Poem for My First Cigarette
In junior high health videos all the emphysemics
bemoaned their first cigarettessome vomited,
most couldnt wait to wash the taste of tar and ash
from their mouths, only to find themselves hooked
from the start on something insidious in their veins
that was what it meant to be cool. My first cigarette
came from the drag queen who taught me
to wear my vices like sequins. Whose mouth was full
of crass adagesHoney, if it aint eight inches or longer,
then it aint worth your time, shed say. Who knew better
than I the fear of being sent down river
in a peach basket to whatever family or current
would have her. We were young, brilliant eyed,
lashes elongated by her stolen mascara.
We huddled behind the MSU cadaver lab,
skipping high school marching band camp.
I admit I was trying to be cool, pretended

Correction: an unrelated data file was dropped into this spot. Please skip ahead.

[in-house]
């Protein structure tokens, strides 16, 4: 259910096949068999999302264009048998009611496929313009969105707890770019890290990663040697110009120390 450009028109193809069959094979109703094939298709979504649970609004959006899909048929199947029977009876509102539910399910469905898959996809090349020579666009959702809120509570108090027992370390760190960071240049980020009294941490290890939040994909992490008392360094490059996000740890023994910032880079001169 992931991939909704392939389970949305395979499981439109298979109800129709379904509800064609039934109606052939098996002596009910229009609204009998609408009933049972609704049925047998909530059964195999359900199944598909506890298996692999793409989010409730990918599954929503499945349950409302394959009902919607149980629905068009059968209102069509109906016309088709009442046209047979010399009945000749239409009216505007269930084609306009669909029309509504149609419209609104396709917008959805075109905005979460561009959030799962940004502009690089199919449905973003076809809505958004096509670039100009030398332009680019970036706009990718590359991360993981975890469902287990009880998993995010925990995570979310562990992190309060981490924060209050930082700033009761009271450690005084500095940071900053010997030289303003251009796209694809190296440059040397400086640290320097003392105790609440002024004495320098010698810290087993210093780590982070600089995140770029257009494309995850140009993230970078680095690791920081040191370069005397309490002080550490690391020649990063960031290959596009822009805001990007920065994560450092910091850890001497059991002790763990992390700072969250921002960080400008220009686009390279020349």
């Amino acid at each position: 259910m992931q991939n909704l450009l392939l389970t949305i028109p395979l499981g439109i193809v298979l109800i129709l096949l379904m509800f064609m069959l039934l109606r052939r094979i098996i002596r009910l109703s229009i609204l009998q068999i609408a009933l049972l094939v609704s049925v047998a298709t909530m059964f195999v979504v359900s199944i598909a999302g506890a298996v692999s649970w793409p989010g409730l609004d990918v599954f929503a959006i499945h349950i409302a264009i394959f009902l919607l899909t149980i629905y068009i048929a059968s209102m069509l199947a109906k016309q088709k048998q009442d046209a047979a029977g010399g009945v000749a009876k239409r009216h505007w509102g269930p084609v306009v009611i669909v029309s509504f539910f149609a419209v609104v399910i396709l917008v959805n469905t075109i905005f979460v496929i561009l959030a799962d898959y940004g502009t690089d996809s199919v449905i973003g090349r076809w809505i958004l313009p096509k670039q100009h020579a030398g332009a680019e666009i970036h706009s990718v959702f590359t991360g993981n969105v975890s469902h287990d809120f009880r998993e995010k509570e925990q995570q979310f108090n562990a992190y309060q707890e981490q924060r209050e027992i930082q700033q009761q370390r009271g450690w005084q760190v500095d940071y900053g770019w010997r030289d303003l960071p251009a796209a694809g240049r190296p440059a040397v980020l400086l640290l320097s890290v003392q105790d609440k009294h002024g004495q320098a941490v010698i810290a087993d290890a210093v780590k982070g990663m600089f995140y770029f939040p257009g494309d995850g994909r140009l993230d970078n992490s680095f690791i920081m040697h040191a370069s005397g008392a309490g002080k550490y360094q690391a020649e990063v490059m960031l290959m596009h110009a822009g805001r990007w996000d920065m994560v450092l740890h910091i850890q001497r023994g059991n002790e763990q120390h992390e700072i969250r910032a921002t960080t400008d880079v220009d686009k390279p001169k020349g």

Id been smoking since I popped from the womb.
I did not vomit or even feel like vomiting.
This was relieving. It tasted like Grandma's house,
like hours of euchre and KFC and gossip.
I wanted to keep the dirtied taste in my mouth
because it turned consequences into feather boas
and made words flow more easily. I still wouldn't say
I need a cigarette any more than I need a late walk
through a thunderstorm, but if words fail,
if theres a poem I cant end, if theres a poem
thats a man who I suspect is worth my time,
if there's a man whos got time and a bent
umbrella or hand-rolled cigarettes, if
theres a man whos a poem I dont know
where to end, then I just might take one.